First Edition in English of Descartes Earliest Surviving Work
DESCARTES, René. Excellent Compendium of Musick: with Necessary and Judicious Animadversions Thereupon. By a Person of Honour. London: Printed by Thomas Harper, for Humphrey Moseley , 1653.
First English edition. Small quarto (7 5/16 x 5 3/8 inches; 187 x 135 mm). [16], 94, [1, errata], [1, blank] pp. Two parts in one volume. With three engraved plates, and with numerous woodcuts, including head-and-tail pieces and initials. Title-pages with woodcut vignette. Much of the illustrations are of musical notes, staffs and various charts relating to music theory. Also with a detailed and attractive engraving of a lute.

The translator, the "Person of Honour" refers to Lord Brouncker. His name has been printed neatly on the title-page in old ink by a previous owner. A separate title-page for Animadversions vpon the musick-compendium of Renat. Des-Cartes is included, but the pagination and collation is continuous.

Modern half calf over marbled boards. Morocco spine label, lettered in gilt. Newer endpapers. Front pastedown with previous owner's bookplate. Some toning and spotting throughout, the first two leaves being the worst. Tiny burn hole to top margin of two leaves in the "To the Reader," not affecting text.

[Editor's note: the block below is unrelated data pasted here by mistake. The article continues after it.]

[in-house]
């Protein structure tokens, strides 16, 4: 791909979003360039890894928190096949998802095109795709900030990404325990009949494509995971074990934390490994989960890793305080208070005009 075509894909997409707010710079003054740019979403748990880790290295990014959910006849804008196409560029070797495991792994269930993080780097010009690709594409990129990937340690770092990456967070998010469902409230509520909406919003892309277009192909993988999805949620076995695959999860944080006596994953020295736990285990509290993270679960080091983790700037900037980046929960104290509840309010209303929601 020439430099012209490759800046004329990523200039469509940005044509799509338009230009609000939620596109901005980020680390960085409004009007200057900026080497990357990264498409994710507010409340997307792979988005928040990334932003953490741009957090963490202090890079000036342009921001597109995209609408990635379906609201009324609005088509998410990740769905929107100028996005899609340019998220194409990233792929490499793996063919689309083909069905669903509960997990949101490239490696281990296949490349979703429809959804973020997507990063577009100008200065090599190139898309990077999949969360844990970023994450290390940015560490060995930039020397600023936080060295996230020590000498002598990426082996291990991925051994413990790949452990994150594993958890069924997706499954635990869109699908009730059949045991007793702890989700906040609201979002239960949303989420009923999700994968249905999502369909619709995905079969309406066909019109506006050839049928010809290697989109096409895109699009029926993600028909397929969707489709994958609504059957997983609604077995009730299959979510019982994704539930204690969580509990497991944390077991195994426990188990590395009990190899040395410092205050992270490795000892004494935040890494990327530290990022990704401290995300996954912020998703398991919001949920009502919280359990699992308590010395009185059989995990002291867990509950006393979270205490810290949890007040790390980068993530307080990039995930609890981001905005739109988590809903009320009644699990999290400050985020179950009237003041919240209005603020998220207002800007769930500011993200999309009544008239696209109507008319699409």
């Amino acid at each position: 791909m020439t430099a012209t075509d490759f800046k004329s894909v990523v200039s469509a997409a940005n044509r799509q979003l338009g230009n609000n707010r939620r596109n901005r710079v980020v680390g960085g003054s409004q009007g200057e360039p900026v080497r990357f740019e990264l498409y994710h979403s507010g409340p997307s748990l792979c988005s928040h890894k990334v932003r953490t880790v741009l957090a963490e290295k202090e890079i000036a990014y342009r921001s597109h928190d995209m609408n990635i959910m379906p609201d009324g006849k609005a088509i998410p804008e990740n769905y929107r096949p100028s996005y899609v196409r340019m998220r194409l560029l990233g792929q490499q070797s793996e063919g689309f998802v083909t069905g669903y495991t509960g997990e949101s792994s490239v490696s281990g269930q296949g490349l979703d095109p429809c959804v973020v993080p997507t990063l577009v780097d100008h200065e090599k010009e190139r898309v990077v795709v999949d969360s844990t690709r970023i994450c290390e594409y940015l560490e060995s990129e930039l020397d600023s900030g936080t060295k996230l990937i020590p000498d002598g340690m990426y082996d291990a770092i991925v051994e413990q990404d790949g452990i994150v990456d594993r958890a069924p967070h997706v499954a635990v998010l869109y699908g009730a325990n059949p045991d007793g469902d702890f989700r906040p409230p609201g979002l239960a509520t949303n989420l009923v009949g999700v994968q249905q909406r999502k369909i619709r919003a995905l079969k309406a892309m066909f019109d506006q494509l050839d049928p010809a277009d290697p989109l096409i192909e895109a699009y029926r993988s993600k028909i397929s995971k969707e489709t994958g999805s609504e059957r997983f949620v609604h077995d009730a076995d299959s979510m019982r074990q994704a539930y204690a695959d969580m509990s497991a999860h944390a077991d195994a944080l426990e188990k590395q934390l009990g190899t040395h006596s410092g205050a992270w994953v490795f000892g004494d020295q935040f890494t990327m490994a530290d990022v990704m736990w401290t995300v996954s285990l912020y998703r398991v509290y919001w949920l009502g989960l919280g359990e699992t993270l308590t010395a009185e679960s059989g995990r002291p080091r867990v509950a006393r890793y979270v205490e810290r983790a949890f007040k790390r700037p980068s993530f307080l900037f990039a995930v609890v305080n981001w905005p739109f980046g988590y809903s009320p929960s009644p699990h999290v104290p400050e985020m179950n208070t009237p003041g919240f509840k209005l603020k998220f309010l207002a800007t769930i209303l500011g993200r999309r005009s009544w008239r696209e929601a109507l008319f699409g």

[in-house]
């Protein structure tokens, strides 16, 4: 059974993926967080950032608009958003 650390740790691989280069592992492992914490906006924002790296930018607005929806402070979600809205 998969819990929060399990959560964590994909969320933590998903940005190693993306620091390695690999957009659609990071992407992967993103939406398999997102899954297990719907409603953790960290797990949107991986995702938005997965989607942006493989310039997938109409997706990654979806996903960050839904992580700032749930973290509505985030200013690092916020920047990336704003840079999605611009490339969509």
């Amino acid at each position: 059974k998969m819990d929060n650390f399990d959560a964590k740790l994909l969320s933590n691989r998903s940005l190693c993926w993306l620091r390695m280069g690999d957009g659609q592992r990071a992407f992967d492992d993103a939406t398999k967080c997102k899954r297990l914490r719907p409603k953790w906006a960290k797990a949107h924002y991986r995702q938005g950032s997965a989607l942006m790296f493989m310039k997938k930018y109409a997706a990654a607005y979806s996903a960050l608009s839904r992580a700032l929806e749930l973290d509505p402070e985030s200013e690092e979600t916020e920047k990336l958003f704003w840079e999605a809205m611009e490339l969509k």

Written in 1618 when he was 22, the Compendium was not published until after his death. "Although it is his earliest surviving work, the Compendium was not published until 1650, shortly after his death in Stockholm. The English translation was published in 1653 by William Brouncker, 2nd Viscount Brouncker (1620–1684), a mathematician who became the first President of the Royal Society in 1662 and was a close friend of both Samuel Pepys and John Evelyn. He is named on the title page of the Compendium as a "Person of Honour" and his commentary, the "animadversions" on Descartes work constitute his only publication. They include an unsuccessful mathematical attempt to divide the diapason into seventeen equal semitones. Descartes’ study of the mathematical basis of music was also an examination of methodology: the application of empirical, deductive, and scientific approaches to the study of sensory perception. It is thus among the earliest attempts to define the dual relationship between the physical and psychological phenomena in music." (Thomas Fisher Rare Book Library, University of Toronto).

ESTC R13570.

HBS # 67749 $3,750

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